Andrew Anderson of Minneapolis has always been impressed by the air bubbles he sees in ice, as well as other curiosities. “I remember when I was little I would just lay down on the ice and watch the bubbles. They are super psychedelic. I once saw a frog frozen in ice. He was in a swimming position. I saw a beaver swimming under the ice. Transparency and beauty are my favorite part.

Seagull Lake, 2020
Seagull Lake, 2020

Tuscarora Lodge and canoe outfitters

Anderson’s father, Jim Ouray, notes another phenomenon: “Sometimes you can see your shadow at the bottom of the lake, and it doesn’t even seem to be related to you. Your shadow is still connected to you, isn’t it? But in this case, he’s disconnected from you, underwater. Sometimes it looks like the bottom of the lake is rippling.

There is no better place to experience this natural beauty than the Gunflint Trail and its labyrinth of lakes under the boundary waters. Wild ice lovers found their wonderland here in 2020, and skaters have been furiously planning last-minute trips to the north to take advantage of the magnificent conditions. But Anderson and Ouray also found wild ice in 2020 on Island Lake just north of Duluth, on Duluth Harbor, and even on Hiawatha Lake in Minneapolis.

Sharing good ice alerts is a key feature of the wild ice community. Old-fashioned word of mouth still reigns in the wild ice circles, but today there are Facebook pages where people share the updated terms more publicly. For Ouray, the news came out quickly in 2020. “I called my friend Bruce and my other outdoor recreation buddies who live in Minneapolis and told them skating is awesome in the BWCA. We went to Seagull Lake. It was an incredible party. There were about 40 people or maybe more on the ice. It was an amazing opportunity to meet up with friends and go skating together. When everyone is wild ice skating, it’s like a big party.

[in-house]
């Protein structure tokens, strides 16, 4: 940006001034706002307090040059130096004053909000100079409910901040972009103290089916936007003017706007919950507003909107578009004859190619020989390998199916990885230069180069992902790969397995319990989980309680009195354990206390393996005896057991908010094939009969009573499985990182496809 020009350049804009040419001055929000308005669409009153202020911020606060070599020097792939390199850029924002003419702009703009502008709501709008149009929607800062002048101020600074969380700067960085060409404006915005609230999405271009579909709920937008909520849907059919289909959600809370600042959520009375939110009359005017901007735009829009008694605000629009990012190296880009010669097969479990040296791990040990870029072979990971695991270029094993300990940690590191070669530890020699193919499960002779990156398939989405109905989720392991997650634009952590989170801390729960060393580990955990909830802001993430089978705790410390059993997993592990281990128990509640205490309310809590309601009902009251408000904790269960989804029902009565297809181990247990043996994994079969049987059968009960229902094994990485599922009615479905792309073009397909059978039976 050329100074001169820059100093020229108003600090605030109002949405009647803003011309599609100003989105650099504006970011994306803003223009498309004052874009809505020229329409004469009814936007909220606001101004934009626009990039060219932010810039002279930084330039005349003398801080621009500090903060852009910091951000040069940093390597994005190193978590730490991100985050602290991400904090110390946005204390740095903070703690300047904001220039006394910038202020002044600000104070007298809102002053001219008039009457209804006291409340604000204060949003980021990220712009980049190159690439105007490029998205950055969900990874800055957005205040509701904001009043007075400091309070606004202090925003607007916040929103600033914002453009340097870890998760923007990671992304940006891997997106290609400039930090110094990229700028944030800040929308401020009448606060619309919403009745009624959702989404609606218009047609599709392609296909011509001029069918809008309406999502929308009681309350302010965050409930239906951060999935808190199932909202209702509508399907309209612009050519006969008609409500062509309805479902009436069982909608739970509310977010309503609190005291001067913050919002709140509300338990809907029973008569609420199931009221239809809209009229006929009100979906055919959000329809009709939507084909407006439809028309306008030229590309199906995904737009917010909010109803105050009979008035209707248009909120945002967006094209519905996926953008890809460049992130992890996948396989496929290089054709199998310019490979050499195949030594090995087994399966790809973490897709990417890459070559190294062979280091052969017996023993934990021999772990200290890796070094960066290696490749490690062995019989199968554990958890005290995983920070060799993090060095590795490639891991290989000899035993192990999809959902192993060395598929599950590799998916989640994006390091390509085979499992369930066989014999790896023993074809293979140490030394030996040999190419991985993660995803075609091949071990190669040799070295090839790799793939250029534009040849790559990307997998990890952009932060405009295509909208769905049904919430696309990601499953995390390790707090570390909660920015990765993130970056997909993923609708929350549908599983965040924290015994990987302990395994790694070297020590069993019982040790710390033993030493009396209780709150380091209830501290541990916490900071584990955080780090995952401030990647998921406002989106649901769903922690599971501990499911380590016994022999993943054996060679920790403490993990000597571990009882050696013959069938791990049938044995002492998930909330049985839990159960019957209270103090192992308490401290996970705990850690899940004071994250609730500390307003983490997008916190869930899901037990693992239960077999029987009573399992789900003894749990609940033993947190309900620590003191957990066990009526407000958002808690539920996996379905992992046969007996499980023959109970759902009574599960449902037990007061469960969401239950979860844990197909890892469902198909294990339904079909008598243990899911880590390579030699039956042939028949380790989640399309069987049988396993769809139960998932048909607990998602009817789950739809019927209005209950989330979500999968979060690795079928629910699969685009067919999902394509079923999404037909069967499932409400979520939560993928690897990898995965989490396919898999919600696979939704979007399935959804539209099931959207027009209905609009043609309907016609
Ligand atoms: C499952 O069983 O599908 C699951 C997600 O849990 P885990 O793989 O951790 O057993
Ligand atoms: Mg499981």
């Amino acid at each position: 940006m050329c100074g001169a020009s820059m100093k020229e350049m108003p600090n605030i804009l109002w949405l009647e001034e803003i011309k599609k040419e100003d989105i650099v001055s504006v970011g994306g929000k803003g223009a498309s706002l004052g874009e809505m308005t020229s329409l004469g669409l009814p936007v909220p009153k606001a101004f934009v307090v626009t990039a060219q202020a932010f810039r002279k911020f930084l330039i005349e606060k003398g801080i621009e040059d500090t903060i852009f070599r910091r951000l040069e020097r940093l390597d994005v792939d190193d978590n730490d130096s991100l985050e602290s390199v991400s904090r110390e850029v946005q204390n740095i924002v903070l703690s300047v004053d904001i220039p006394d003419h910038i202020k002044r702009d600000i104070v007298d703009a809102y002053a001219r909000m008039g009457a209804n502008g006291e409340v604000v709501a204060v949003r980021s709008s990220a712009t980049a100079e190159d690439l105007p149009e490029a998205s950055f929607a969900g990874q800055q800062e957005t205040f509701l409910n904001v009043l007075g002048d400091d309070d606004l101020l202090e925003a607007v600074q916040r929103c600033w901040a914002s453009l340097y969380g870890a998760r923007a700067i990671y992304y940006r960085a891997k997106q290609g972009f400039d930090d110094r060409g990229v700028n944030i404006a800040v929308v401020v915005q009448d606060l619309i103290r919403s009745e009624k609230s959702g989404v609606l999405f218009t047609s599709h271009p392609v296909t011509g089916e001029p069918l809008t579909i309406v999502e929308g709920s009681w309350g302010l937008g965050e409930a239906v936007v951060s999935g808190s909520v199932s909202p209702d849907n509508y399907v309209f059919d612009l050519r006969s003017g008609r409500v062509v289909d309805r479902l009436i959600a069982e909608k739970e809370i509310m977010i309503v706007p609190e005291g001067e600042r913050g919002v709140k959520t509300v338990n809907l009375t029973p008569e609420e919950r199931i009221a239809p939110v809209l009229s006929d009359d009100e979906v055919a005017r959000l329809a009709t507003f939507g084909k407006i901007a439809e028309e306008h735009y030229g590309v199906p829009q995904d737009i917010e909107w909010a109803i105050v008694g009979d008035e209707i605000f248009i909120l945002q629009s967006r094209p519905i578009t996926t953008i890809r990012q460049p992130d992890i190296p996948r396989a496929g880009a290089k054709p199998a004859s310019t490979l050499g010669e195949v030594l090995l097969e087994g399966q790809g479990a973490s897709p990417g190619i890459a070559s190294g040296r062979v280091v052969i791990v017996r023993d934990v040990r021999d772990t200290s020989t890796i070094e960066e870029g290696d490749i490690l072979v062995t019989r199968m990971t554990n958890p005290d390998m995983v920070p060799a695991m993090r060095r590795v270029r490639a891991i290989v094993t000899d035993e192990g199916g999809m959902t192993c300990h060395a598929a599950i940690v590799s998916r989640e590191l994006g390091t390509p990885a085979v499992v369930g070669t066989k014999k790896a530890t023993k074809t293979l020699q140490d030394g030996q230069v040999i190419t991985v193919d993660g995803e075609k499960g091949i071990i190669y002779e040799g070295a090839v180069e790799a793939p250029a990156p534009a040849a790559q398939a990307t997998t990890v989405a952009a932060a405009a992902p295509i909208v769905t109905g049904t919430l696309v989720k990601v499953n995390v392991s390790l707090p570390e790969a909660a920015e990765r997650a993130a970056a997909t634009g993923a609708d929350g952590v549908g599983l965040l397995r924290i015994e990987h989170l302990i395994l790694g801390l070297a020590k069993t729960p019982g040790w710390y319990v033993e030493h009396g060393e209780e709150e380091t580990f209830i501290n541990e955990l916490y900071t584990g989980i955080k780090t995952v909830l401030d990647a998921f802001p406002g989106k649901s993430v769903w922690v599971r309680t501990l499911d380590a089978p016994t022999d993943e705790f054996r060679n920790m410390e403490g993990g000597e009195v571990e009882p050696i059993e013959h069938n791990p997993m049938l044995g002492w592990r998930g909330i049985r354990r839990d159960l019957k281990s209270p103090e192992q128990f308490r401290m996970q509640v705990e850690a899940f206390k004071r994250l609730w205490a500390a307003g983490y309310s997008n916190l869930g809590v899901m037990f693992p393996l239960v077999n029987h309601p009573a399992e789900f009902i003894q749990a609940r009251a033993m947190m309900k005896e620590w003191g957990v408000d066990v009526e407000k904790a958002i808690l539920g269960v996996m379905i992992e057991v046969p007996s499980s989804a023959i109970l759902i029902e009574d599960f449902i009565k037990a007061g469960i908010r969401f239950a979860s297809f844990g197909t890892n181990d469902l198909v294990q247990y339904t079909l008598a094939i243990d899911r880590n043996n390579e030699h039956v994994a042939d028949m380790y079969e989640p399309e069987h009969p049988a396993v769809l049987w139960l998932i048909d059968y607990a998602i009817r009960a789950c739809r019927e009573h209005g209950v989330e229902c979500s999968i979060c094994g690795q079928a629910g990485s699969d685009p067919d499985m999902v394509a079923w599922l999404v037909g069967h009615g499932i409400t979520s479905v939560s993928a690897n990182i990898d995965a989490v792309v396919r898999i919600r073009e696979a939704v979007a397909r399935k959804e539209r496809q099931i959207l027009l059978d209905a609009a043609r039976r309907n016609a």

A critical piece of the puzzle is being able to react quickly. The transience of smooth ice means there might not be a second chance. Welch sees the ever-changing ice as a unique challenge. “That’s what makes him so amazing,” he says. “When it’s good to skate, you take it, because it’s going to go away soon.” With life being so busy with everything – kids, work, and everything in between – it’s hard to let it all go, but you just have to. It doesn’t always work for going out, but when you do, you just smile.

Raven Rock Grill
Raven Rock Grill


Eat / Stay / Play on the Gunflint Trail

To eat
Raven Rock Grill at Skyport Lodge on Devil Track Lake is a short walk from the Gunflint Trail on the way back to the Grand Marais. Their rich dishes like beef tostadas with lime and cilantro cream, chili cheese fries and unlimited fresh herring from Lake Superior are delicious after a day of wild ice skating. Herring is offered five evenings a week.

To stay
Poplar Creek Guesthouse is a truly secluded and comfortable lodge 30 miles from the Gunflint Trail in Grand Marais. The guesthouse is run by Ted and Barbara Young, who have been the custodians of the adjacent Banadad ski slope since its inception in 1982. Ski outside your door to the Banadad slope or go to the hot tub afterwards a day of skates.

If the rugged ice conditions aren’t conducive to skating, try getting your skis out instead. The Banadad Trail is an approximately 17-mile cross-country ski trail that winds through the BWCA, right next to the Gunflint Trail. One of only two groomed BWCA ski slopes, the Banadad offers skiing in a wild setting. Here you can also ski from yurt to yurt and have your gear and food transported by Boundary Country Trekking.